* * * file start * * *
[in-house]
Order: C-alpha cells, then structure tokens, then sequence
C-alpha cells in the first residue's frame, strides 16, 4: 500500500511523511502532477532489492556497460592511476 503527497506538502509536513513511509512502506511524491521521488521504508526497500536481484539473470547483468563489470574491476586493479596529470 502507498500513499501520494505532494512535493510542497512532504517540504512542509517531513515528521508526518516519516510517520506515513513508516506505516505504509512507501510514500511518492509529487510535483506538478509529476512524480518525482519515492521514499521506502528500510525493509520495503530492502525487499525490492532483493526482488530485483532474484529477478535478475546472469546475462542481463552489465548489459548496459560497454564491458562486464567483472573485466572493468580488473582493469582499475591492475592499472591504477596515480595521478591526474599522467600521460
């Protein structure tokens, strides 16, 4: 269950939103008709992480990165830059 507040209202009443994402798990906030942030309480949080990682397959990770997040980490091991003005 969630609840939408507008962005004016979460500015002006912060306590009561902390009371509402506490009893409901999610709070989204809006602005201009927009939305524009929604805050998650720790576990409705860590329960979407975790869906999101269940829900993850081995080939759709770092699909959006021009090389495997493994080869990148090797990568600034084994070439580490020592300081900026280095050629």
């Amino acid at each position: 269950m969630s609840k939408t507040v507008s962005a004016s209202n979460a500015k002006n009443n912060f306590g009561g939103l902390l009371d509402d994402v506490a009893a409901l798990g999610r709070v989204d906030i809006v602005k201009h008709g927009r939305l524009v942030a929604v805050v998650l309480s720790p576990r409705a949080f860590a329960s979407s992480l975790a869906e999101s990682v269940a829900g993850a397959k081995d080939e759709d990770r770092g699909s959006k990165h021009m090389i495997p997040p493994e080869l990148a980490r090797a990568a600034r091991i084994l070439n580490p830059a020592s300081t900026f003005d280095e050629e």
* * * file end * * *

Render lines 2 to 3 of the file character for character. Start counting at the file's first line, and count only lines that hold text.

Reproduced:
Order: C-alpha cells, then structure tokens, then sequence
C-alpha cells in the first residue's frame, strides 16, 4: 500500500511523511502532477532489492556497460592511476 503527497506538502509536513513511509512502506511524491521521488521504508526497500536481484539473470547483468563489470574491476586493479596529470 502507498500513499501520494505532494512535493510542497512532504517540504512542509517531513515528521508526518516519516510517520506515513513508516506505516505504509512507501510514500511518492509529487510535483506538478509529476512524480518525482519515492521514499521506502528500510525493509520495503530492502525487499525490492532483493526482488530485483532474484529477478535478475546472469546475462542481463552489465548489459548496459560497454564491458562486464567483472573485466572493468580488473582493469582499475591492475592499472591504477596515480595521478591526474599522467600521460